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Historic Garden Week in Roanoke: An Early Glimpse of Tour’s Homes, Gardens

This year the Garden Club of Virginia celebrates 80 years of Historic Garden Week, a spectacular statewide event referred to as “America’s Largest Open House.” This year’s local tour, sponsored by The Roanoke Valley Garden Club and The Mill Mountain Garden Club, will be held Saturday, April 27 from 10 a.m. to 5 p.m. Featuring beautifully appointed homes and gardens, historical sites and other places of interest, refreshments and activities galore…there’s something for everyone to enjoy during this much-anticipated event.
Here at HOME, we are delighted to share a preview of the homes and gardens that await your discovery during Historic Garden Week in Roanoke.
“Tarrylong,” 1630 Belleview Avenue
This historic Tudor revival built by Charles Lunsford overlooks the winding Roanoke River. The home’s 3-acre landscape is filled with patios, gardens, statues and fountains. Its spacious front hall includes a collection of bronze statues and Renaissance-style artwork. Antiques decorate the interior of Tarrylong. A seven-year renovation has restored the 1927 home to its former glory, with updated bathrooms, a breathtaking new kitchen, and gardens filled with plants and ironwork. The expansive property continues up the mountain where it is rumored that a previous owner kept his prohibition still. Owned by Carilion Hospital for more than 20 years, the home was used to host visiting physicians as well as hold medical gatherings and seminars before its current conversion to a private residence. Open for the first time for Historic Garden Week.
Dr. and Mrs. Glenn Torre, owners.

2725 Cornwallis Avenue
This Southern Colonial Revival is reminiscent of Mount Vernon. It sits on a quiet street across from a city park. Originally built by Horace M. Fox, the home was purchased by the current owner’s parents in 1968. After growing up in the home and experiencing two renovations under his parents’ direction, Mr. Chaney, Jr. and his wife, an architect, embarked on its third renovation. They added a four-car garage, an in-law suite, balconies, a “man cave,” and a geothermal heat-pump system. The home features oak and heart-of-pine floors, fine paintings, Limoges china and numerous antiques. The patio and gardens off the family room are filled with hostas, azaleas and other native plants as well as an arbor of wisteria. Open for the first time for Historic Garden Week.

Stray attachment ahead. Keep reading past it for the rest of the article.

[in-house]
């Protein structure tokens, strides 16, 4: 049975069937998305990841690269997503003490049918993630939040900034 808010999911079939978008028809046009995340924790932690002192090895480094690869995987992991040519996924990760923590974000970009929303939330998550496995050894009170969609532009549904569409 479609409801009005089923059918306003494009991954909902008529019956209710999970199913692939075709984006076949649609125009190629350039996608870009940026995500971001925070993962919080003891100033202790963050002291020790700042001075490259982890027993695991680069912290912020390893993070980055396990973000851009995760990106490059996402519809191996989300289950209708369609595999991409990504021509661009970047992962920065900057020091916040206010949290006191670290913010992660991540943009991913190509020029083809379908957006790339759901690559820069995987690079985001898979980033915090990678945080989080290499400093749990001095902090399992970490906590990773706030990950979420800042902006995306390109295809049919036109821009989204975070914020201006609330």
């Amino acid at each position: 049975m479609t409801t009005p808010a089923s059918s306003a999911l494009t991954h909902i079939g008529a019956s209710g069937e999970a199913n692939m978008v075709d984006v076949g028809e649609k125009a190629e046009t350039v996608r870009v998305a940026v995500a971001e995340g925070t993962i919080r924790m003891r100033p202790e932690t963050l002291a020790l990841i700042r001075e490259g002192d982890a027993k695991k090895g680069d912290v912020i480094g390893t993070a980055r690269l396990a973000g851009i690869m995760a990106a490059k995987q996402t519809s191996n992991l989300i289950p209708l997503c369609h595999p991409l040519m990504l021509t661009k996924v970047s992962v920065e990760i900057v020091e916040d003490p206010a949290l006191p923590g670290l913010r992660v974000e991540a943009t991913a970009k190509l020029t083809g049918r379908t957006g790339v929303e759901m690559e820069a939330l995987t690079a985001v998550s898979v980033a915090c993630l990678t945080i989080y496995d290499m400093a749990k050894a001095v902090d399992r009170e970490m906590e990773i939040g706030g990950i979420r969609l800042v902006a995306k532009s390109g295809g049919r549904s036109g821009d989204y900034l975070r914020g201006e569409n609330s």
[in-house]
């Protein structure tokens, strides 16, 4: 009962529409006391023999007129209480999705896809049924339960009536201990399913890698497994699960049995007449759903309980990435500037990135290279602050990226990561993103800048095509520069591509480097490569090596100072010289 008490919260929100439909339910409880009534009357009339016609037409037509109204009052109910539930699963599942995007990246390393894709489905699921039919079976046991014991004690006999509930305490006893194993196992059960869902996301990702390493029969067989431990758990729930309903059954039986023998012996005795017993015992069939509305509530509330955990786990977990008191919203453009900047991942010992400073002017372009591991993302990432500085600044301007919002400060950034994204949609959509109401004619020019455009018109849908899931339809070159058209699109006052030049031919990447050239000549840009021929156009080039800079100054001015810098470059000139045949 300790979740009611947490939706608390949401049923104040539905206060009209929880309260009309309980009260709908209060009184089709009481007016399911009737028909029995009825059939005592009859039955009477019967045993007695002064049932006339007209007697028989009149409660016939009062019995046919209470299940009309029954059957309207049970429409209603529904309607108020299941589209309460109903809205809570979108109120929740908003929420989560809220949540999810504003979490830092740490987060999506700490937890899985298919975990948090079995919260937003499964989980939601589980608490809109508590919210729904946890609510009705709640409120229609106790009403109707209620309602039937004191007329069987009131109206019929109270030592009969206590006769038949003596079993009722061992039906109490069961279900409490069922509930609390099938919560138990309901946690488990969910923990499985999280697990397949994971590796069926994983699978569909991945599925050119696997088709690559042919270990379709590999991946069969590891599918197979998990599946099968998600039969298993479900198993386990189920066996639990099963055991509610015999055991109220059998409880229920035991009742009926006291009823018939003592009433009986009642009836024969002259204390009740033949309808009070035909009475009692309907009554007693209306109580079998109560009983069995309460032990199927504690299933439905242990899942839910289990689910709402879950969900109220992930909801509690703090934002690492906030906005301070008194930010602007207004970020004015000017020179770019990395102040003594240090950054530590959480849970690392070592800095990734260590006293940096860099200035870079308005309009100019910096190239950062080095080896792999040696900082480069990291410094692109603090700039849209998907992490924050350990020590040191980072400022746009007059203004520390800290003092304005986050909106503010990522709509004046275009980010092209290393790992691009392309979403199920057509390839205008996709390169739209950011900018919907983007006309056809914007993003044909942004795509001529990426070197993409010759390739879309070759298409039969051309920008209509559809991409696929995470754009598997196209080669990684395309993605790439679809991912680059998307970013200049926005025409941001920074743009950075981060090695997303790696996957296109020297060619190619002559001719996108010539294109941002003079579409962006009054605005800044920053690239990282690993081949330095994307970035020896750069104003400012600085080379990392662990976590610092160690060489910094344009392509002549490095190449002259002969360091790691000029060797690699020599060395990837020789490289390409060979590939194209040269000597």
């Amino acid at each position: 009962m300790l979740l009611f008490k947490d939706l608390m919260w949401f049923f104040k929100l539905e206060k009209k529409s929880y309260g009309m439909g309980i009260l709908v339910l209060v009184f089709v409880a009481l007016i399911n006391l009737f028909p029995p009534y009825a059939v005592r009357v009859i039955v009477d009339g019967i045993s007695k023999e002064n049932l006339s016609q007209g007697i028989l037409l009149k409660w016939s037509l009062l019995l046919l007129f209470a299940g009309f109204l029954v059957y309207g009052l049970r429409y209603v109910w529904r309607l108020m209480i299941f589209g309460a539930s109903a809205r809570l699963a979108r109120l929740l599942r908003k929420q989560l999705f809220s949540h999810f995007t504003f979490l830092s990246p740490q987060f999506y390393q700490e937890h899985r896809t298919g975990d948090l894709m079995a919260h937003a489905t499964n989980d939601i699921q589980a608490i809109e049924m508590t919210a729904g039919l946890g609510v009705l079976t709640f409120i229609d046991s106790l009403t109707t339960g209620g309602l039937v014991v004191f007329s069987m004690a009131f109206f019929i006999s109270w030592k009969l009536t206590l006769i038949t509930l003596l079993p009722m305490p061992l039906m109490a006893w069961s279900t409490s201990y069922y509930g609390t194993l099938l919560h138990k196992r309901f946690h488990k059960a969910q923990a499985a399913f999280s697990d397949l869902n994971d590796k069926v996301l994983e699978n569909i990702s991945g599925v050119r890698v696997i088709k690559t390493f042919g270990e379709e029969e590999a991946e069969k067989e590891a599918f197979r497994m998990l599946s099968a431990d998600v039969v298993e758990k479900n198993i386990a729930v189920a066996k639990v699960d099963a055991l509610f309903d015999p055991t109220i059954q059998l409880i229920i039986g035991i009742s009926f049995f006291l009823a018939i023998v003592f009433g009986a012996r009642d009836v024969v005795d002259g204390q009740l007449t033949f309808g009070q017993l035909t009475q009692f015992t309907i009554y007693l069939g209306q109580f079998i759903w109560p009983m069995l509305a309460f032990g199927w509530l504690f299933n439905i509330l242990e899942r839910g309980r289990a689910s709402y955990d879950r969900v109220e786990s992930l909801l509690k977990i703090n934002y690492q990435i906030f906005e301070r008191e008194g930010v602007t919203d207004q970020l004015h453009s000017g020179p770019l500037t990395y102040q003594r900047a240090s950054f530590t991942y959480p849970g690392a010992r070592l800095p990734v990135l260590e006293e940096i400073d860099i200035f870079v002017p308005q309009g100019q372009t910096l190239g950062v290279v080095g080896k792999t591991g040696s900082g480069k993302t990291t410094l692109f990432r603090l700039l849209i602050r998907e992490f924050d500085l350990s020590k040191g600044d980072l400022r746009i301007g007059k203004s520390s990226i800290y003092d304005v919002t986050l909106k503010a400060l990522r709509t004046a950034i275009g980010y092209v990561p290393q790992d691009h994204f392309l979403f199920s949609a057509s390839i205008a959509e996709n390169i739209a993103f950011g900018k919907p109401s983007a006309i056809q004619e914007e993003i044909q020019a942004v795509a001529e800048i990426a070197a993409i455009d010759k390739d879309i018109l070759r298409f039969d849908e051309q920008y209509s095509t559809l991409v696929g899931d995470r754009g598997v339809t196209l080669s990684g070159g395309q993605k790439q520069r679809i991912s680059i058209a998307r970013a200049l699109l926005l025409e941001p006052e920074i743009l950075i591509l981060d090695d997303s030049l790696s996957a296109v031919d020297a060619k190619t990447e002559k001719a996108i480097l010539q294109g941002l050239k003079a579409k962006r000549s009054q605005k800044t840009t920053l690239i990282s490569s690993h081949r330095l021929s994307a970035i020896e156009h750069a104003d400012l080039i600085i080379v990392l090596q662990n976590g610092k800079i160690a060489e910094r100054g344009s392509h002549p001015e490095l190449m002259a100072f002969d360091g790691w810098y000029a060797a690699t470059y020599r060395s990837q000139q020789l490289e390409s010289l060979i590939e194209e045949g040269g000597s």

Mr. and Mrs. John M. Chaney, Jr., owners.
“Rockledge,” 1801 Prospect Road
This historic home located near the top of Mill Mountain features magnificent views and landscaping. The Italianate-style stone home gets its name because of its location, having been built on a rock ledge. The gardens and terraces, designed by landscape architect Albert A. Farnham, are situated on a series of massive concrete window boxes, which are filled with native plants, garden statues and fountains. Visitors will pass the stone tollbooth dating from the road’s opening in 1924 on the way up to the property. Rockledge was designed and built by William Henritze in 1929. The home remained in the Henritze family until the 1980s. The current owners purchased the home from Roanoke’s mayor, Ralph Smith, in 2005 and began three years of extensive renovations. A second kitchen and master suite were added, as well as a new rooftop deck that takes advantage of the view. The original wood paneling, wood inlaid floors and stonework were preserved. The home is furnished with antiques and artwork. The gardens feature unusual items such as a Civil War cannon ball, a terracotta figurine built directly into the front yard terrace wall, and several millstones that now lead a path into the woods. The front yard fountain often becomes a birdbath for the red-tailed hawks that migrate over the mountain.